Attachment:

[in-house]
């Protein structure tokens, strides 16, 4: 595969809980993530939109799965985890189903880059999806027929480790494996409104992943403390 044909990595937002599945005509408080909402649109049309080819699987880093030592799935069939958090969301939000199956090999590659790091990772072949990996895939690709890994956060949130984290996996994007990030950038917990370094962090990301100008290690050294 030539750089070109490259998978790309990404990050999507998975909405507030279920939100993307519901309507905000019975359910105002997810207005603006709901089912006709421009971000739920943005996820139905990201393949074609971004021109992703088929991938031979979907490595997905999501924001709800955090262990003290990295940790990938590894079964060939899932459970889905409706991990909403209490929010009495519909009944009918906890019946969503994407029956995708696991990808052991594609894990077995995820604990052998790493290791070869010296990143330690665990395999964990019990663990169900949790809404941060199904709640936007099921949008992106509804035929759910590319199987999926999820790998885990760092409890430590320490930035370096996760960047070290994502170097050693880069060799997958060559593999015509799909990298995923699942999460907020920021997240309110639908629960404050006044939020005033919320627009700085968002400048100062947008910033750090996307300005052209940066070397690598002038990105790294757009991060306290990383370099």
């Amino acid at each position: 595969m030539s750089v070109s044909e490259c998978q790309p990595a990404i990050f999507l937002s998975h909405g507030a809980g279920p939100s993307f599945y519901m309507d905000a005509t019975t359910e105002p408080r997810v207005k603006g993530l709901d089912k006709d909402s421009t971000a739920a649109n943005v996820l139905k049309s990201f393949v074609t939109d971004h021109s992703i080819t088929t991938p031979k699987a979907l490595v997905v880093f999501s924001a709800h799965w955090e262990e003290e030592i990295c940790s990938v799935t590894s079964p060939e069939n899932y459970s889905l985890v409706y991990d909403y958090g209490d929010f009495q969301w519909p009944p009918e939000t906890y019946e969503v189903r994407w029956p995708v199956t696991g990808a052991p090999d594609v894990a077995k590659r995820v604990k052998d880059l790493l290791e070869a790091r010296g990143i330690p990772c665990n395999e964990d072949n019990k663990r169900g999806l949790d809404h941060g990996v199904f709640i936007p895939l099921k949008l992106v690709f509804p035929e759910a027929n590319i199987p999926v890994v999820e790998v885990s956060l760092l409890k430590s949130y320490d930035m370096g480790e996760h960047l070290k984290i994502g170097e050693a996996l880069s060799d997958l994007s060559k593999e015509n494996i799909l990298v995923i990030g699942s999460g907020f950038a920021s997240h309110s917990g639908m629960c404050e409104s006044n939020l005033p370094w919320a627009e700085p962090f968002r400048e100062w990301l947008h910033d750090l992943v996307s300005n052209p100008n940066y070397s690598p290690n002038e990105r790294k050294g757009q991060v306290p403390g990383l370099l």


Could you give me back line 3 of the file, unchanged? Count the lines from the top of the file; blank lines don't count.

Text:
């Amino acid at each position: 595969m030539s750089v070109s044909e490259c998978q790309p990595a990404i990050f999507l937002s998975h909405g507030a809980g279920p939100s993307f599945y519901m309507d905000a005509t019975t359910e105002p408080r997810v207005k603006g993530l709901d089912k006709d909402s421009t971000a739920a649109n943005v996820l139905k049309s990201f393949v074609t939109d971004h021109s992703i080819t088929t991938p031979k699987a979907l490595v997905v880093f999501s924001a709800h799965w955090e262990e003290e030592i990295c940790s990938v799935t590894s079964p060939e069939n899932y459970s889905l985890v409706y991990d909403y958090g209490d929010f009495q969301w519909p009944p009918e939000t906890y019946e969503v189903r994407w029956p995708v199956t696991g990808a052991p090999d594609v894990a077995k590659r995820v604990k052998d880059l790493l290791e070869a790091r010296g990143i330690p990772c665990n395999e964990d072949n019990k663990r169900g999806l949790d809404h941060g990996v199904f709640i936007p895939l099921k949008l992106v690709f509804p035929e759910a027929n590319i199987p999926v890994v999820e790998v885990s956060l760092l409890k430590s949130y320490d930035m370096g480790e996760h960047l070290k984290i994502g170097e050693a996996l880069s060799d997958l994007s060559k593999e015509n494996i799909l990298v995923i990030g699942s999460g907020f950038a920021s997240h309110s917990g639908m629960c404050e409104s006044n939020l005033p370094w919320a627009e700085p962090f968002r400048e100062w990301l947008h910033d750090l992943v996307s300005n052209p100008n940066y070397s690598p290690n002038e990105r790294k050294g757009q991060v306290p403390g990383l370099l």